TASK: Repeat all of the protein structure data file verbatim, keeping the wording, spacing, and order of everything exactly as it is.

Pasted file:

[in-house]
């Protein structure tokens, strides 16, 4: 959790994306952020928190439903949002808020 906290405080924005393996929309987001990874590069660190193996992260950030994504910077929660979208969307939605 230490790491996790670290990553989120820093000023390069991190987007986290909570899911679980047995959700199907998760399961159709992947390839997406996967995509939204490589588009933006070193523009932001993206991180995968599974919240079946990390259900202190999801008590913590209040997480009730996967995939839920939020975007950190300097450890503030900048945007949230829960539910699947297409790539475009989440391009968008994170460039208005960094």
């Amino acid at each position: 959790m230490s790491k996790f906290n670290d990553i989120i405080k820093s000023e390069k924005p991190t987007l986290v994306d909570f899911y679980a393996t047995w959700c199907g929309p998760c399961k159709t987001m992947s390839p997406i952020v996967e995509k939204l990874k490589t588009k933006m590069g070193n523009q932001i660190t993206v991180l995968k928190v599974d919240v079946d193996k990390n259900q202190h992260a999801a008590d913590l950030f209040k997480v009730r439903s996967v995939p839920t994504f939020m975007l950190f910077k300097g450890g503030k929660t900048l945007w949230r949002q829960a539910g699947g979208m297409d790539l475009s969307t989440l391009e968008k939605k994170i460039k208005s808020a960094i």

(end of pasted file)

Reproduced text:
[in-house]
């Protein structure tokens, strides 16, 4: 959790994306952020928190439903949002808020 906290405080924005393996929309987001990874590069660190193996992260950030994504910077929660979208969307939605 230490790491996790670290990553989120820093000023390069991190987007986290909570899911679980047995959700199907998760399961159709992947390839997406996967995509939204490589588009933006070193523009932001993206991180995968599974919240079946990390259900202190999801008590913590209040997480009730996967995939839920939020975007950190300097450890503030900048945007949230829960539910699947297409790539475009989440391009968008994170460039208005960094």
């Amino acid at each position: 959790m230490s790491k996790f906290n670290d990553i989120i405080k820093s000023e390069k924005p991190t987007l986290v994306d909570f899911y679980a393996t047995w959700c199907g929309p998760c399961k159709t987001m992947s390839p997406i952020v996967e995509k939204l990874k490589t588009k933006m590069g070193n523009q932001i660190t993206v991180l995968k928190v599974d919240v079946d193996k990390n259900q202190h992260a999801a008590d913590l950030f209040k997480v009730r439903s996967v995939p839920t994504f939020m975007l950190f910077k300097g450890g503030k929660t900048l945007w949230r949002q829960a539910g699947g979208m297409d790539l475009s969307t989440l391009e968008k939605k994170i460039k208005s808020a960094i």